A Latchkey Kid’s Take on Modern Cinema
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About the Book:
What happens when a latchkey kid grows up to be a film professor? He’s forced to reconcile film form and theory with the cheesy films he loved growing up. A Latchkey Kid’s Take on Modern Cinema is a collection of film essays by Travis C. Yates, most of which originally appeared as regular contributions to an entertainment website. The collection serves as a pop culture time capsule, laden with references to events taking place around the end of the 21st Century’s first decade. Yates blends cinema and current events to show us how film helps contextualize the world around us. It is a real-time account of a film scholar sharing his love of all types of films and attempting to find their appropriate place in the cinematic world. The collection explores the work of more than 120 directors, examining both contemporary films and classics from the ‘70s and ‘80s, sprinkled with nuggets of wisdom shared with his film students. It is a fun, fresh perspective on modern cinema and a must-read for any cinephile! Yates is an Emmy-winning writer and film and media professor. He was raised on a concoction of Scorsese, Spielberg, and a copious amount of USA Up All Night.

Nobody Told Me My Legs Don’t Work
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About the book:
When their veterinarian told them their dog would never walk again, they refused to listen. Nobody Told me My Legs Don’t Work is an incredible story of a dog’s will to walk again after a spinal stroke and the determination of the young couple that did everything they possibly could to make it happen. The book chronicles the dog’s journey from paralysis to being wheelchair-bound to triumphantly walking again in a pet parade as well as the progression of the couple that grew from childhood sweethearts to eventual parents. It is a story of hope and inspiration that champions animal rescue and care. Forward by Dr. Ava Frick, a leader in the animal rehabilitation field.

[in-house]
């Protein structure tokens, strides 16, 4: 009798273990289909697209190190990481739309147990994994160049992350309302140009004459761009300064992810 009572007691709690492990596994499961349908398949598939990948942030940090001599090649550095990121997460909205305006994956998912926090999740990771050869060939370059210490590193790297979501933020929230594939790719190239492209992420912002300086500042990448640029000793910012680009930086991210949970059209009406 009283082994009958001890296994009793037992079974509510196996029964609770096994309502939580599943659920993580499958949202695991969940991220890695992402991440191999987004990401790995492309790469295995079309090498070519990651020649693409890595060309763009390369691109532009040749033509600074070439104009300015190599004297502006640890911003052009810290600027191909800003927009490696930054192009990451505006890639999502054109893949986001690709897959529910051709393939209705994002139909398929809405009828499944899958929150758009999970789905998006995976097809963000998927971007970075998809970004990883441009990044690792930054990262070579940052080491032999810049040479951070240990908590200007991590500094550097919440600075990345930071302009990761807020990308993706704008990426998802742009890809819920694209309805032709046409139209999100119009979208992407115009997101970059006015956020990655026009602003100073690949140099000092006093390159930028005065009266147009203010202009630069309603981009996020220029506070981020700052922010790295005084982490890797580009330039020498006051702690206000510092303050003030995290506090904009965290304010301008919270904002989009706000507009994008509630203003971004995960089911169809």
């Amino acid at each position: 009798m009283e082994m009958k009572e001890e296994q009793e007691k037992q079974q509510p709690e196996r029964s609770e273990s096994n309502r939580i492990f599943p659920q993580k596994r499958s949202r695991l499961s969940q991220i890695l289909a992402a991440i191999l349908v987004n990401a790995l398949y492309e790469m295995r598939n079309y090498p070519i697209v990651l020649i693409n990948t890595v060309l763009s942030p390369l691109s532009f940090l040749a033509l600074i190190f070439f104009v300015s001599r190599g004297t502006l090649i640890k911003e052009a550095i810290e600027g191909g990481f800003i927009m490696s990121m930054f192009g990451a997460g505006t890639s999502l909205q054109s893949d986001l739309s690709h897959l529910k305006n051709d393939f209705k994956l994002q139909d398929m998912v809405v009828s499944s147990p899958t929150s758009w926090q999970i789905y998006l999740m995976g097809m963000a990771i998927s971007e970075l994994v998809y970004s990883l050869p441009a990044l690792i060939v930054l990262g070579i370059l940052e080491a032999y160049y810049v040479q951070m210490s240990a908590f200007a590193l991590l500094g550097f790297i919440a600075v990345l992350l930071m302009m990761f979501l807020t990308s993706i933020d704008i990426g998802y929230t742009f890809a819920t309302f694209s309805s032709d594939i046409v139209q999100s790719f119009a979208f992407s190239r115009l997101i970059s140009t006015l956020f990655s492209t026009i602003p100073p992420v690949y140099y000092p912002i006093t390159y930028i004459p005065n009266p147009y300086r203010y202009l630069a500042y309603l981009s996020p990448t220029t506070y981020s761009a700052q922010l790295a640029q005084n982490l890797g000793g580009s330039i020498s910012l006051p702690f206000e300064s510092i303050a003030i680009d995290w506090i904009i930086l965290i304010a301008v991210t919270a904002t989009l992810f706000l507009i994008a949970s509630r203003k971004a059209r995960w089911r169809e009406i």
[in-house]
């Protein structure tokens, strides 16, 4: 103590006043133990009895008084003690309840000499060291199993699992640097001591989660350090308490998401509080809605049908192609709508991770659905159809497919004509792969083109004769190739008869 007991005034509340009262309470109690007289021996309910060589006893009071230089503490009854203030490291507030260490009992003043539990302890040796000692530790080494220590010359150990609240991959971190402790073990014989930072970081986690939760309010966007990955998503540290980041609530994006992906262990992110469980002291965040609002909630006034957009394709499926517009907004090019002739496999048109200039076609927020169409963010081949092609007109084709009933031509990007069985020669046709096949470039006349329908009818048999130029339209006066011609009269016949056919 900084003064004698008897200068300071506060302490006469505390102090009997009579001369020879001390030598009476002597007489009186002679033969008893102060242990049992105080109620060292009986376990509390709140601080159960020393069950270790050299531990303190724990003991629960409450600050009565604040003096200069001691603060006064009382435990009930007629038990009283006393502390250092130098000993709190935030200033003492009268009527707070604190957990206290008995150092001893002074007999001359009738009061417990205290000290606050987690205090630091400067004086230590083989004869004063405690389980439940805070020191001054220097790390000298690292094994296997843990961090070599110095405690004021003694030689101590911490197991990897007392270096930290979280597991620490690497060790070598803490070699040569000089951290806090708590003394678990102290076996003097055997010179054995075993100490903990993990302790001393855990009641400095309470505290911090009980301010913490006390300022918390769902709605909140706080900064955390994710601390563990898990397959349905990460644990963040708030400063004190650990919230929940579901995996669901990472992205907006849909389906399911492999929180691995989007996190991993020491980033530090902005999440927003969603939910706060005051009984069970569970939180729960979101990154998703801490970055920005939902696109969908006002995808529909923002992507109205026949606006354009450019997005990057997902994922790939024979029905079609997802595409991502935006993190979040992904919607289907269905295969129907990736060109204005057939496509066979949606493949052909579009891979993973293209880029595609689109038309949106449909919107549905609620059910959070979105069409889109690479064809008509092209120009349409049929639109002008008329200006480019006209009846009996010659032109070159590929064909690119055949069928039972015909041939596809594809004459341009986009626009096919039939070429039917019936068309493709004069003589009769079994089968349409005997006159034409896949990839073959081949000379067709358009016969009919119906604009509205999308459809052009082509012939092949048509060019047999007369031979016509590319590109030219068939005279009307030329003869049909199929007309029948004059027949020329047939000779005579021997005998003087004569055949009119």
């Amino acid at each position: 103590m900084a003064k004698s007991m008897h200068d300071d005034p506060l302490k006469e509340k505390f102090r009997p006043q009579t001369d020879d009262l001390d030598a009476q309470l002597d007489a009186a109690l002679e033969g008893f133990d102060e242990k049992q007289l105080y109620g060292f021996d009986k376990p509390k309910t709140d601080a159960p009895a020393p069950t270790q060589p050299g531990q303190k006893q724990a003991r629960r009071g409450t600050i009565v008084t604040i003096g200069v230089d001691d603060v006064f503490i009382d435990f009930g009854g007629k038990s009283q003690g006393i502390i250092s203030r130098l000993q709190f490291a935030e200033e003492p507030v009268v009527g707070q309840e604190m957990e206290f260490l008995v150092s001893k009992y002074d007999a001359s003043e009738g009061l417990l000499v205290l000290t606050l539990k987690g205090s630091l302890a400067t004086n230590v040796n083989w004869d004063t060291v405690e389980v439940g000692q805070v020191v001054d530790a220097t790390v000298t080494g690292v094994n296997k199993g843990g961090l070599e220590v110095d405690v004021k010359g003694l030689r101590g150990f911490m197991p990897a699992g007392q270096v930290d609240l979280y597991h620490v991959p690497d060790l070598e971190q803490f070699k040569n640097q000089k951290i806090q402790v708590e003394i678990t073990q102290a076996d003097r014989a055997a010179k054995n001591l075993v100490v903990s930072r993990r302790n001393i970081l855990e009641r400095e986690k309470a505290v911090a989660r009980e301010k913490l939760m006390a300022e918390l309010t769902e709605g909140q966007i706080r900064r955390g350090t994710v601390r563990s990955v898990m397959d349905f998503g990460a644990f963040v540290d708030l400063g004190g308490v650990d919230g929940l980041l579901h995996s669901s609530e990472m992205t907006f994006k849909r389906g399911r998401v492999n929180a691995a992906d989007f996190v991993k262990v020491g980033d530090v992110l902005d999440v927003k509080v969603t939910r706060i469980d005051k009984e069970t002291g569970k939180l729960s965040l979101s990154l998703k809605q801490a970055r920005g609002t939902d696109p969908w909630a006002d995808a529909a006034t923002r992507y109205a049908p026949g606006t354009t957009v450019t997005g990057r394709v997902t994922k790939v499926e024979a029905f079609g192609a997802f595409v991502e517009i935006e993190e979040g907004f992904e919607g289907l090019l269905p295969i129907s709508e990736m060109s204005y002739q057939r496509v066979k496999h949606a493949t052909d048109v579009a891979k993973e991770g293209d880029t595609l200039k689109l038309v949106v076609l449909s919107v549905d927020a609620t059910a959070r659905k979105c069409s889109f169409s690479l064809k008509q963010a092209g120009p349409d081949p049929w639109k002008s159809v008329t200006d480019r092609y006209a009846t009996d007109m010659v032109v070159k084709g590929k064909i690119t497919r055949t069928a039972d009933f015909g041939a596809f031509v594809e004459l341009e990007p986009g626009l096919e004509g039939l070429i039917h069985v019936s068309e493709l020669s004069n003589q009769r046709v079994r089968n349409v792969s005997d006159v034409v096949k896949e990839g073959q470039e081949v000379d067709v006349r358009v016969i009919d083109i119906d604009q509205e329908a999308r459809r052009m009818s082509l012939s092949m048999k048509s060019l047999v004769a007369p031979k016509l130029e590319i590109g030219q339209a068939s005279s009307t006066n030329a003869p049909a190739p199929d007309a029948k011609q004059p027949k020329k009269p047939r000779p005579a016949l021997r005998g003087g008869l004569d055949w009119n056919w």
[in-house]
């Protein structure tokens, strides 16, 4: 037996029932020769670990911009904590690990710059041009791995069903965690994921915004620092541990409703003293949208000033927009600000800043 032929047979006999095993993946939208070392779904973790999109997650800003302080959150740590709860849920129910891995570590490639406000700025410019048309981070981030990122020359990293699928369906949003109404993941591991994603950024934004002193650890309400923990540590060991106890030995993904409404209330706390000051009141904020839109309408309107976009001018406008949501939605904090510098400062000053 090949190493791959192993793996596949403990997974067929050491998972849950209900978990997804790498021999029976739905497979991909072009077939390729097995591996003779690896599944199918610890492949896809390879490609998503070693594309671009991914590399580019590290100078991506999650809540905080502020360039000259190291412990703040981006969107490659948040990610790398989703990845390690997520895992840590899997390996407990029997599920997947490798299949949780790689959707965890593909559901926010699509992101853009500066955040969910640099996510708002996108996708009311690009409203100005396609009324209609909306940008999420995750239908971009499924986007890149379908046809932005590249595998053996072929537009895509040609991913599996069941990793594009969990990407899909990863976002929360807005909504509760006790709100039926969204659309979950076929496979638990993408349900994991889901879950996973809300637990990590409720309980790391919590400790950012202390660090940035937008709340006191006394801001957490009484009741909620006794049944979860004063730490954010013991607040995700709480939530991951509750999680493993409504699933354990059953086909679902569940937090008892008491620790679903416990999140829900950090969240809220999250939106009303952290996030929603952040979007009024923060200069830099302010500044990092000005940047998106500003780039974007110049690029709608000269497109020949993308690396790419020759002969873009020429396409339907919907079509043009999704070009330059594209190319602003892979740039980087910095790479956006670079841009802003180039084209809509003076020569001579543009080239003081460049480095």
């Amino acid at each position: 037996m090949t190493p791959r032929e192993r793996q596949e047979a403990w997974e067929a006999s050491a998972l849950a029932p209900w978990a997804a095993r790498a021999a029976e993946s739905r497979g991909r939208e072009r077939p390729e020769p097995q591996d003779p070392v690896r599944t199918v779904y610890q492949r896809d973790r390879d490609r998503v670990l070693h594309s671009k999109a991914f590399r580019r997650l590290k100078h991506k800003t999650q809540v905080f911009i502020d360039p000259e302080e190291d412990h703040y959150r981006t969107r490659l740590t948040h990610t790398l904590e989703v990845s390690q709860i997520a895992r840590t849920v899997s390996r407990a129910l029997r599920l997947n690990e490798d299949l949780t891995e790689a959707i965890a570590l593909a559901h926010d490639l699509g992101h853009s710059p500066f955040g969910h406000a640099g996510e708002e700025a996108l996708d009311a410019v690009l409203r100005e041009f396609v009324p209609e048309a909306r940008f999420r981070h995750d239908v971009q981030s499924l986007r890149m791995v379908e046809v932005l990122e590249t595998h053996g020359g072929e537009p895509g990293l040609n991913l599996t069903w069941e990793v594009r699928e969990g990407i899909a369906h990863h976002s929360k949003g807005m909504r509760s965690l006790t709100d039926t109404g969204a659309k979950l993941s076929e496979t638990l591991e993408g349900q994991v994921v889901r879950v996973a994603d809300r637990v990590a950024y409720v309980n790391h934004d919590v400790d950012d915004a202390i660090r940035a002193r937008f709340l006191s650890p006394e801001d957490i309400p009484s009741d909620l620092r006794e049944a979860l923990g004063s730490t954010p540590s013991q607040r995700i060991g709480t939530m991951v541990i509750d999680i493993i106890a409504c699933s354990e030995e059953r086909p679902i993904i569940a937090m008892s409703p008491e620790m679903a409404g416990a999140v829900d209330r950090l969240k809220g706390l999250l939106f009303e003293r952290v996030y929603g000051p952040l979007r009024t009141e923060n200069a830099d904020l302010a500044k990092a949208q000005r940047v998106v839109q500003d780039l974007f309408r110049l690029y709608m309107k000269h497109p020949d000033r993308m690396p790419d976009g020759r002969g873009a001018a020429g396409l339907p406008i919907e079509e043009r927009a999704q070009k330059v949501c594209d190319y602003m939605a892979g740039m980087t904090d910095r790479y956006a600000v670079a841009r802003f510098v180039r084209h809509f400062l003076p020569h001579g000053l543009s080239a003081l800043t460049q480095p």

Michael Burge’s review on Goodreads

Review from founder of Alpha-Stim

High Resolution Book Cover Images

Author Q&A

Why did you write this book?

From the minute I realized Keegan would make a recovery that would allow her to maintain some sort of quality of life, I knew I wanted to tell her story. Her rehab was so intense and time consuming so at the time all I could do was jot down notes and journal her progress. As things began to slow down I sat down and began to create the framework of the story. But it took a while to unfold.

What do you think will surprise readers the most?

That it took ten years to finish. It’s a short book but dense in detail and a roller coaster of emotions. I didn’t want to pad the book with unnecessary details, it’s simply the story of Keegan’s amazing spirit and will to walk again, sprinkled with tales of our other rescues. Many of them have amazing stories to tell as well. Keegan is certainly at the center of the narrative but not the only important character. With so many rescued animals with journeys of their own, I felt like I should wait until their stories were all complete before finally sitting down to write it. I didn’t want to finish with an ambiguous ending, “this is how it ended after one year”…it’s more fitting as “this is where they came from and how it all ended.”